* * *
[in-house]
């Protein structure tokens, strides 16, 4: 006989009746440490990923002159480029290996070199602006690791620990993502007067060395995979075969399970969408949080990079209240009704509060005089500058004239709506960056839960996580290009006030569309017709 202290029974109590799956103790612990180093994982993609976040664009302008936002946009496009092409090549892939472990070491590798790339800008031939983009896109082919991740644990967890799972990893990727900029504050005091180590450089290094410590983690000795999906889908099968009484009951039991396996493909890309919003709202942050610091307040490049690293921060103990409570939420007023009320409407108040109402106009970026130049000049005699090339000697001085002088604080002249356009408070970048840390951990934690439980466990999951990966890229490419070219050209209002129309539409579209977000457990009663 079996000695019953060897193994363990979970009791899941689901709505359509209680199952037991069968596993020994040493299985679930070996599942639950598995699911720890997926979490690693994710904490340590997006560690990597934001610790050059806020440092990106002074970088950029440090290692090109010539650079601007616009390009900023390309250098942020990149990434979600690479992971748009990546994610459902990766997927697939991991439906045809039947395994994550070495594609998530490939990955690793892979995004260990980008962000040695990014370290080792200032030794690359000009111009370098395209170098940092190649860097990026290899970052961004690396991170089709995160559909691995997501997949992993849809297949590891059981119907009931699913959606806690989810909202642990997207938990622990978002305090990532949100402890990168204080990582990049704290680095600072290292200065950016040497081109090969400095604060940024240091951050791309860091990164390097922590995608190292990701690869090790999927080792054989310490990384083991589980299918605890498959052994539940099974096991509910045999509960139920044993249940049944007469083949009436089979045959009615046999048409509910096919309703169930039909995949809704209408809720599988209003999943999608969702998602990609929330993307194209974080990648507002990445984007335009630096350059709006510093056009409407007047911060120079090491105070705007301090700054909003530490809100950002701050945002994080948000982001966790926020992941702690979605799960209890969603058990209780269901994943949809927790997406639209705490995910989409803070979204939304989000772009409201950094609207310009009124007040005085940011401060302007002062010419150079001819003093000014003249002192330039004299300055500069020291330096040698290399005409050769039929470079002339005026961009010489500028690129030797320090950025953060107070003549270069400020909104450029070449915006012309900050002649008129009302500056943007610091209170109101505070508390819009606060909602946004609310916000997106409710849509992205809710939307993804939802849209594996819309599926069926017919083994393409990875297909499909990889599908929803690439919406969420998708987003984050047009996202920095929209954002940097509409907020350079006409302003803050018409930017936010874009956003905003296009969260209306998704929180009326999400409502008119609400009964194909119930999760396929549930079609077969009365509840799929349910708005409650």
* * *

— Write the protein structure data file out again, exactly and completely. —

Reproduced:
[in-house]
């Protein structure tokens, strides 16, 4: 006989009746440490990923002159480029290996070199602006690791620990993502007067060395995979075969399970969408949080990079209240009704509060005089500058004239709506960056839960996580290009006030569309017709 202290029974109590799956103790612990180093994982993609976040664009302008936002946009496009092409090549892939472990070491590798790339800008031939983009896109082919991740644990967890799972990893990727900029504050005091180590450089290094410590983690000795999906889908099968009484009951039991396996493909890309919003709202942050610091307040490049690293921060103990409570939420007023009320409407108040109402106009970026130049000049005699090339000697001085002088604080002249356009408070970048840390951990934690439980466990999951990966890229490419070219050209209002129309539409579209977000457990009663 079996000695019953060897193994363990979970009791899941689901709505359509209680199952037991069968596993020994040493299985679930070996599942639950598995699911720890997926979490690693994710904490340590997006560690990597934001610790050059806020440092990106002074970088950029440090290692090109010539650079601007616009390009900023390309250098942020990149990434979600690479992971748009990546994610459902990766997927697939991991439906045809039947395994994550070495594609998530490939990955690793892979995004260990980008962000040695990014370290080792200032030794690359000009111009370098395209170098940092190649860097990026290899970052961004690396991170089709995160559909691995997501997949992993849809297949590891059981119907009931699913959606806690989810909202642990997207938990622990978002305090990532949100402890990168204080990582990049704290680095600072290292200065950016040497081109090969400095604060940024240091951050791309860091990164390097922590995608190292990701690869090790999927080792054989310490990384083991589980299918605890498959052994539940099974096991509910045999509960139920044993249940049944007469083949009436089979045959009615046999048409509910096919309703169930039909995949809704209408809720599988209003999943999608969702998602990609929330993307194209974080990648507002990445984007335009630096350059709006510093056009409407007047911060120079090491105070705007301090700054909003530490809100950002701050945002994080948000982001966790926020992941702690979605799960209890969603058990209780269901994943949809927790997406639209705490995910989409803070979204939304989000772009409201950094609207310009009124007040005085940011401060302007002062010419150079001819003093000014003249002192330039004299300055500069020291330096040698290399005409050769039929470079002339005026961009010489500028690129030797320090950025953060107070003549270069400020909104450029070449915006012309900050002649008129009302500056943007610091209170109101505070508390819009606060909602946004609310916000997106409710849509992205809710939307993804939802849209594996819309599926069926017919083994393409990875297909499909990889599908929803690439919406969420998708987003984050047009996202920095929209954002940097509409907020350079006409302003803050018409930017936010874009956003905003296009969260209306998704929180009326999400409502008119609400009964194909119930999760396929549930079609077969009365509840799929349910708005409650």